After this overview of collocation lexicography, the volume investigates some general questions very often underestimated by lexicographers, but rich in implications for collocation lexicography and overall lexicography: the nature of distributional restrictions underneath word combinations, and boundaries between collocations, free combinations and idioms. The first issue is grafted on a typology of syntactic and conceptual restrictions, and it has been treated in the present volume mostly in relation to the boundary between lexical combinations and free combinations. According to VINCENZO LO CASCIO, all word combinations, included free combinations, are regulated by some congruency principles, so that the study of word combinations should be based upon the knowledge of these principles. Lo Cascio distinguishes between formal congruency principles (syntactic and functional syntactic) and encyclopaedic-semantic ones. There are congruency principles that are not language-bound, and this is the case of free combinations, that only satisfy requirements of the general congruency principles. When congruency principles are specific and cultural-bound, they generate ← 11 | 12 → idiosyncratic word combinations, to which collocations belong. Thus, according to the author, it is only within a comparison between languages that we can speak of collocations. Contrastive analysis becomes the central criterion of distinction between collocations and free combinations. The main consequence for lexicography is that the lexicographic description of the lexicon should concern the entire range of combinations allowed by a word, and that all the properties which determine the combinatorial preferences of a word should be described. Finally, Lo Cascio introduces the online version of his collocation dictionaries with the help of selected excerpts.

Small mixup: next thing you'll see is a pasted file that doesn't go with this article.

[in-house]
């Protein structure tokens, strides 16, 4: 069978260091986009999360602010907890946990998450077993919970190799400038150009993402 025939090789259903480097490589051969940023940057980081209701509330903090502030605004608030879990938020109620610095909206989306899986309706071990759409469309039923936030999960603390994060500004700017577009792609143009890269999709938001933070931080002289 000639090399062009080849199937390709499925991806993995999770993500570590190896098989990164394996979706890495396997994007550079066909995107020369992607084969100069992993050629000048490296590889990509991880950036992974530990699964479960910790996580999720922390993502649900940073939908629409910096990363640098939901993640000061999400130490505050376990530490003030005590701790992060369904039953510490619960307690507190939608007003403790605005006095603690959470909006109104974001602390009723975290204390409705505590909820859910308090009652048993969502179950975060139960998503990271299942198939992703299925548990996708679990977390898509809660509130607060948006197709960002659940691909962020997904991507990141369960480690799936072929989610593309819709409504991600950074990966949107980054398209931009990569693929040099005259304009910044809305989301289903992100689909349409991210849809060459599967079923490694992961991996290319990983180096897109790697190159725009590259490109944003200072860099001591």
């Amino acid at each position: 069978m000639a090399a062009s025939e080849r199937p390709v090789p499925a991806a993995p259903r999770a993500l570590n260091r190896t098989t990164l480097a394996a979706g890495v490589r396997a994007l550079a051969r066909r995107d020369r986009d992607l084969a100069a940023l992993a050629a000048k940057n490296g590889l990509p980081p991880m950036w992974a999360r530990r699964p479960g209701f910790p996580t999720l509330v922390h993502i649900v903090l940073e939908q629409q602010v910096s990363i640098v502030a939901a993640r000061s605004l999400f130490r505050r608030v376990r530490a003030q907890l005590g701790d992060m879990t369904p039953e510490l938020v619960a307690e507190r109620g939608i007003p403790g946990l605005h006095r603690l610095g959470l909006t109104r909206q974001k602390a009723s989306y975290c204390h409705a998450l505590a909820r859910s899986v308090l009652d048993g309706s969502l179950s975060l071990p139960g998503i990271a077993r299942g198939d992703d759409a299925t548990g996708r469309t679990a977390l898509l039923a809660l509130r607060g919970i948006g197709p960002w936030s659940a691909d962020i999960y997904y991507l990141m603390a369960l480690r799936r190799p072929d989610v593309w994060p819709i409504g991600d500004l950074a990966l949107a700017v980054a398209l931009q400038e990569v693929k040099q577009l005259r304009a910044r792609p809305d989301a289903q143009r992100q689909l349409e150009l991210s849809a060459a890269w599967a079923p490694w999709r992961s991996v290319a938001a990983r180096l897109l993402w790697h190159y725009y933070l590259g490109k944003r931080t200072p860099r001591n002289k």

MICHELE PRANDI’s paper focusses more deeply on Lo Cascio’s notion of “encyclopaedic-semantic congruency principles”. The very notion of content-based restrictions is investigated, and three different types of restrictions are taken into account: selection restrictions (confining for instance death to living beings), lexical solidarities (restricting barking to dogs) and cognitive models (restricting flying to birds). Unlike lexical solidarities, that are language-specific, selection restrictions, which correspond to consistency criteria and belong to a natural ontology, are not language-specific but universal. Cognitive models are conceptual structures shared on a very large scale, which admit the possibility of being falsified (birds that don’t fly). Consistency criteria are never stated in dictionaries, but if the aim of a dictionary is to account for the distribution of lexemes within sentence structures, and not simply to describe the content of isolated words, consistency criteria should be taken into account. Prandi proposes Gaston Gross’ model of “generative lexicon” as a model that makes consistency criteria as well as lexical solidarities and cognitive models explicit.
An interesting point that differentiates Lo Cascio’s approach from Prandi’s is their position vis-à-vis the relationship between syntax and lexicon. Whereas Lo Cascio considers that the lexical component has “a primary role above syntax”, in Prandi’s view “syntax goes far beyond lexicon”.
The paper by BÉATRICE LAMIROY focusses on the distinction between collocations and idioms. Starting from the description of a research project called “BFQS project” (an enquiry on idioms in the francophone area that takes as its starting point Maurice Gross’ corpus ← 12 | 13 → of French idioms), Lamiroy raises the problem of settling a protocol enabling researchers and lexicographers to easily recognize idioms and distinguish them from collocations. Two main problems are recalled: the multifaceted nature of expressions figées, and differences in the continuum of lexicalization due to their diachronic dimension. A detailed description of similarities and differences between idioms and collocations is then provided, giving the reader a comprehensive view of the subject.